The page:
Addressing The Wheatgrass Craze

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Supermarkets and whole food stores are going crazy over wheatgrass. If you have talked to a holistic caregiver or an enthusiastic health nut in the last few months, he or she has probably mentioned this natural food which contains concentrated amounts of almost every nutrient found in a multi-vitamin.

Restaurants offer wheatgrass in their smoothies and grocery stores sell plants you can grow from home. What is this product and is it truly as amazing as consumers are led to believe? Could this just be another super-food craze?

WheatgrassWhat is in Wheatgrass?

Companies that sell and promote wheatgrass insist this plant (which is, indeed, a type of grass) contains high doses of minerals, vitamins, and protein. If you consumed just a couple of ounces daily, that would be better than taking a multi-vitamin, provided the grass was fresh.

Those vitamins and minerals include C, A, several B Vitamins, magnesium, calcium, sodium, and more. It is easy to absorb and provides vegans with an excellent source of protein. Give it to children in their smoothies or mix it in with soup. No one would know the difference.

Is This a Medicinal Plant?

In the world of alternative medicine this is also treated as a medicine. Wheatgrass is said to oxygenate the blood which is critical if our cells are to heal themselves properly. It is an antioxidant, detoxifying the body of free radicals and environmental poisons; thus, it is treated as a cancer-fighting agent. Some advocates even claim it can be used to regulate diabetes and inflammation, lower cholesterol, and aid in the treatment of lung diseases. It’s even used to prevent the signs of aging.

Is There Any Proof?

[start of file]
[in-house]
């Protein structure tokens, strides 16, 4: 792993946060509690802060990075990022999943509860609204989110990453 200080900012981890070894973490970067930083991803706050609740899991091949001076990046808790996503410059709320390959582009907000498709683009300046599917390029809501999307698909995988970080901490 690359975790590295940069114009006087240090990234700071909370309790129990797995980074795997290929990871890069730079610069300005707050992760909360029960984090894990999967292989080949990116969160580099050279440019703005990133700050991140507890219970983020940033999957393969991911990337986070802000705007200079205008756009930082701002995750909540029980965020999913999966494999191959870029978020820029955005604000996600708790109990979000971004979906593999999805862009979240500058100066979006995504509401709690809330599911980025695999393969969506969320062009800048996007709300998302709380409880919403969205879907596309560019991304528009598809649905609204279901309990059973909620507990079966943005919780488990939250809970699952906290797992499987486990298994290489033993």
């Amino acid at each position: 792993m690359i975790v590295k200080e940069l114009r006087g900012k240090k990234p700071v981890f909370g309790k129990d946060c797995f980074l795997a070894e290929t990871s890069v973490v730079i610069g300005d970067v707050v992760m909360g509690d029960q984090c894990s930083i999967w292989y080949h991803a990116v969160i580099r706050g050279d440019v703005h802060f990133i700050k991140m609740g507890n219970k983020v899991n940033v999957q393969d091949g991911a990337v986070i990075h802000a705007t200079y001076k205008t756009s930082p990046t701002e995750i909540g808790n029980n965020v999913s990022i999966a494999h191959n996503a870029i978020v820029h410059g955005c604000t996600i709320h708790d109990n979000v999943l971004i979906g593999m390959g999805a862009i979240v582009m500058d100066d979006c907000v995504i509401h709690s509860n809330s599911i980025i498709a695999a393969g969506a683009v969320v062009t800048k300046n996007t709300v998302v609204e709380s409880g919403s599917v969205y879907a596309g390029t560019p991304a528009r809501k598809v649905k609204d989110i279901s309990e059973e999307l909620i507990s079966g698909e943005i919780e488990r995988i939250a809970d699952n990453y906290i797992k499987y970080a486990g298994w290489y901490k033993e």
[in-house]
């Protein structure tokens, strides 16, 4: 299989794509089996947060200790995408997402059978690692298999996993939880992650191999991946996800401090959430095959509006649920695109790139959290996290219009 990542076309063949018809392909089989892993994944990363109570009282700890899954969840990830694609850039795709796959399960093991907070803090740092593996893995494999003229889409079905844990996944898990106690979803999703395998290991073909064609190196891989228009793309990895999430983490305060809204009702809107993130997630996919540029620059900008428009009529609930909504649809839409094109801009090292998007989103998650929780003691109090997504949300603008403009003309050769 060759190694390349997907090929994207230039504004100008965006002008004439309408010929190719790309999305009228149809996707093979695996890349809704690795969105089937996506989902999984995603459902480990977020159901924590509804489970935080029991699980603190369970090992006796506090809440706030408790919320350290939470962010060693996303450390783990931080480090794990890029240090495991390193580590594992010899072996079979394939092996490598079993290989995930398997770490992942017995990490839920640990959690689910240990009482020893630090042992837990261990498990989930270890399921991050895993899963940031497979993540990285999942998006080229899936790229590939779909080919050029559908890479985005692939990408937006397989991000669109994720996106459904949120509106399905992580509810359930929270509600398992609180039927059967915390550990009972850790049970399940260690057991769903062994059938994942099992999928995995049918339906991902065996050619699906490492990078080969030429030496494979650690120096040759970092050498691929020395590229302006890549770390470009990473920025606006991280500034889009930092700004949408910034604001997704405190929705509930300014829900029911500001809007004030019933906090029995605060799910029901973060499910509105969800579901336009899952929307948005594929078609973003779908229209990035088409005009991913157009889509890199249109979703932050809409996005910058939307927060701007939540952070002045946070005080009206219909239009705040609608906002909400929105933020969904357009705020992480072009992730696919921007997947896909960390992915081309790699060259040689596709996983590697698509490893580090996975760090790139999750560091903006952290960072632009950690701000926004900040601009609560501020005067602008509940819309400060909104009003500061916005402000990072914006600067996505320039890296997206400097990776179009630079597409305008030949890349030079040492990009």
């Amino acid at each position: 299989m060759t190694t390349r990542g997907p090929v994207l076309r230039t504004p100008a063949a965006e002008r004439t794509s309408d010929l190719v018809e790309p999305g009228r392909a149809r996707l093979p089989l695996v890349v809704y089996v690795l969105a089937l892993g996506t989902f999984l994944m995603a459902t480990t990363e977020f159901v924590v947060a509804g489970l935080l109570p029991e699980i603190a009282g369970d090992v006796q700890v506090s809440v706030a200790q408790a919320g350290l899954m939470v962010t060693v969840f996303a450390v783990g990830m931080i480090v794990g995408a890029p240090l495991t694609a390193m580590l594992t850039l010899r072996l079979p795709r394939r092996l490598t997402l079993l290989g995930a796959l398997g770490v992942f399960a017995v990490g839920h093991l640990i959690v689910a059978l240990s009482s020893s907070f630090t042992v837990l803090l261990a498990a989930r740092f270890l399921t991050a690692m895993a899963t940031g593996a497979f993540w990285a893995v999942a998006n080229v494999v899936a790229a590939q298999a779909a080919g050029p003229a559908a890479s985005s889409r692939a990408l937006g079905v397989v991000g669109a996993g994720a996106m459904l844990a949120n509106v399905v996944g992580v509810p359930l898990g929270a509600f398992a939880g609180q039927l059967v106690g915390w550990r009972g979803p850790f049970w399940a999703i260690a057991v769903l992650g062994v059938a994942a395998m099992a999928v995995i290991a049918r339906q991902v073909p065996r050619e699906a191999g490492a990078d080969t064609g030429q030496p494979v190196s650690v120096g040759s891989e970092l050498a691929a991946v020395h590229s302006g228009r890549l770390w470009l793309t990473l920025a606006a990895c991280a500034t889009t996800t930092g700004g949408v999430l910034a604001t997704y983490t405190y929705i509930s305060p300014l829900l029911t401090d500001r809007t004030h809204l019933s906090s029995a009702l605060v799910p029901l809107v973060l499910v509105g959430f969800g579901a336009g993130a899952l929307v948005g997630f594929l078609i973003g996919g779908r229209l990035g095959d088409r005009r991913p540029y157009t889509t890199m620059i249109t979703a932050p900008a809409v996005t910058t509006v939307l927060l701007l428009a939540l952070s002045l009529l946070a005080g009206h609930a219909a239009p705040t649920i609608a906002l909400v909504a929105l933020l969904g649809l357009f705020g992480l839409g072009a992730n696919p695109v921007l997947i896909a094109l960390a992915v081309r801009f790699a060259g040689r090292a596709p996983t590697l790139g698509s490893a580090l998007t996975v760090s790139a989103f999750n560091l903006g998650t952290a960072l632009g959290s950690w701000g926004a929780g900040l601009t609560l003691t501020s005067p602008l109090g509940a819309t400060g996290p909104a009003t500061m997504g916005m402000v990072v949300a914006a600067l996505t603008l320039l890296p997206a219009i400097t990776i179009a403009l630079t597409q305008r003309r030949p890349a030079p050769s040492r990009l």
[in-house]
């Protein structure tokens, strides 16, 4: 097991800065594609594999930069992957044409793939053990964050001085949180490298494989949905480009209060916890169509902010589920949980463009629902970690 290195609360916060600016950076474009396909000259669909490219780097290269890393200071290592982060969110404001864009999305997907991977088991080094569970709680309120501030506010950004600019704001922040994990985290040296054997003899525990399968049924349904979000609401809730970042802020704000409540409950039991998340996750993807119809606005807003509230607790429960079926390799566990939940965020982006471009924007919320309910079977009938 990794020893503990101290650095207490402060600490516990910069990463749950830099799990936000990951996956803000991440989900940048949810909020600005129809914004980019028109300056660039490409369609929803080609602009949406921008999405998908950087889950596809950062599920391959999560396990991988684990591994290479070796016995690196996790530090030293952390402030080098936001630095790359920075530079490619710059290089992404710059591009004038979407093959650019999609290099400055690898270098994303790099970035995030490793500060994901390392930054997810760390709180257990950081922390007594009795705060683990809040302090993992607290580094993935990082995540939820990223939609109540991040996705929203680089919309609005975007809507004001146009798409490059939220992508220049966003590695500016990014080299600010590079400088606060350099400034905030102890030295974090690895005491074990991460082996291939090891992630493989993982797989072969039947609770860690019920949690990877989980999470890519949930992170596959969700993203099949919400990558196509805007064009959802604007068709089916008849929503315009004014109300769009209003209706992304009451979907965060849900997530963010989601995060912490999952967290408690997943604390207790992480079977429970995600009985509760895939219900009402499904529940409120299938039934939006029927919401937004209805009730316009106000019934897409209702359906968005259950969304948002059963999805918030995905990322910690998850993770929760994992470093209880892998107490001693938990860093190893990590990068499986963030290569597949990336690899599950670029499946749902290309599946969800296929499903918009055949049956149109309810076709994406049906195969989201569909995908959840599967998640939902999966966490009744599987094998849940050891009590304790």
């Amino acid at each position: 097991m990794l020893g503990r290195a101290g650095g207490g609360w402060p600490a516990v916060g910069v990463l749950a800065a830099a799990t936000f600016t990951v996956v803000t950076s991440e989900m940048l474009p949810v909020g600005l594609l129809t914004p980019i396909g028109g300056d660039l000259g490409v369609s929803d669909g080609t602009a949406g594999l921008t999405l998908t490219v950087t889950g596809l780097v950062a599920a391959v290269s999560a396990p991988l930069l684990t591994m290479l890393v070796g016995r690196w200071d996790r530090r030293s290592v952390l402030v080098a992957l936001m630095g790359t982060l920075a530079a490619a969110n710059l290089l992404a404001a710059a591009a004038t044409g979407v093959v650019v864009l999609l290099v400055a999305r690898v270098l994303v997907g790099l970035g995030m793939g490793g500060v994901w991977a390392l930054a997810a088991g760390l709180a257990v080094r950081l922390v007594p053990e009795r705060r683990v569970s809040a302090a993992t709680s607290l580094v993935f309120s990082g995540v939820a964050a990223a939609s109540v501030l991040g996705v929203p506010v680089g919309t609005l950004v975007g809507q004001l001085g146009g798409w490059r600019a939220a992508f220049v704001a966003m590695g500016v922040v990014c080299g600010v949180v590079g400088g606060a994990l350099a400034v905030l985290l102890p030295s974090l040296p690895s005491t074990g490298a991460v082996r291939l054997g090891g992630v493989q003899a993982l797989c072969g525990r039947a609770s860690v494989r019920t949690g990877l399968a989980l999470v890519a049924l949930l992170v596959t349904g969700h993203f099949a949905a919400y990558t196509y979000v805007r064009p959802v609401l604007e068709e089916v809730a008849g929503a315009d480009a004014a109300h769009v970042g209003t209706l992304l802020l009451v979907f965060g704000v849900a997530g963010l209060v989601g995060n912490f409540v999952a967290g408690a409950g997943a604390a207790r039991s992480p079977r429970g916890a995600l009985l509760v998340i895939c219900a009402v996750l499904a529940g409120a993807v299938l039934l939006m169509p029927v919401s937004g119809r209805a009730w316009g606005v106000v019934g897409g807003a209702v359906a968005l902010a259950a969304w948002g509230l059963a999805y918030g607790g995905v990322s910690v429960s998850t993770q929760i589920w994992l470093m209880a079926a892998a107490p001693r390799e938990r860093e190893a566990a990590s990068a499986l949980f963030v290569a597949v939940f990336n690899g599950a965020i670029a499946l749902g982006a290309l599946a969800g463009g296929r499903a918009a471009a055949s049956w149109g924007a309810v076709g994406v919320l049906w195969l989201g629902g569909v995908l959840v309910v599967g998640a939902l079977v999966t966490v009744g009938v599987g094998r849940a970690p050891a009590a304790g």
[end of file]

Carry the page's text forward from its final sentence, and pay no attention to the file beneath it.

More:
Scientists can tell you that the nutritional components listed above are truly present in wheatgrass. They cannot, however, verify claims that wheatgrass is useful as a medicine. One should never forgo medical treatment for cancer or asthma in favor of nutritional supplementation. Studies are underway; meanwhile, consumers are conducting their own “studies.”

How to Eat Wheatgrass

This is not a salad green; consumers tend to prefer wheatgrass in smoothies and since it takes very little plant matter to provide all of those essential nutrients mentioned earlier, you might not even taste the plant if it is pureed with a lot of berries, milk, yogurt, juice, and/or banana. There are two caveats, however, which consumers should be aware of.

Caveats about Wheatgrass

Producers market this as “gluten-free” nutrition. Celiacs wonder if this is too good to be true. They would like more studies to be done in order to confirm claims that only the seed contains gluten. Secondly, wheatgrass is best served fresh. That calls into doubt the efficacy of powdered products or juice and also puts the onus on consumers to do their own research.

Is the smoothie parlor you frequent using absolutely fresh wheatgrass or has it been sitting in a refrigerator for several days? Making your own smoothies with fresh grass grown on your own windowsill might be a more nutritious and cheaper way to go.

Buy Wheatgrass

Stores and e-commerce sites are full of the stuff: you don’t have to look far. Wheatgrass is neither rare nor exotic. It is sold in several forms: as a fluid in tiny capsules, as a powder, as a plant or seed, and as a pill. Which one will provide the densest nutrition? That is not easy to say. One rule is to buy a supplement in the form you are most likely to take. Rotting or withering plants are no fun, so if you don’t have a green thumb, avoid plants and seeds.

Liquids which have been flash frozen could be the most convenient while maintaining nutritional integrity. Stick a sheet of juice pods in the freezer and take out just one dose at a time. You won’t waste any of the juice or measure anything, but that method is expensive.

You might find that a powder is simply easier and doesn’t look gross (wheatgrass juice is dark green and suspicious-looking). All you have to do with powder is scoop it and there is no mess. It can go anywhere without need of refrigeration, although there’s that question about freshness again. Growing your own is the cheapest method until a new super-food supplants wheatgrass.

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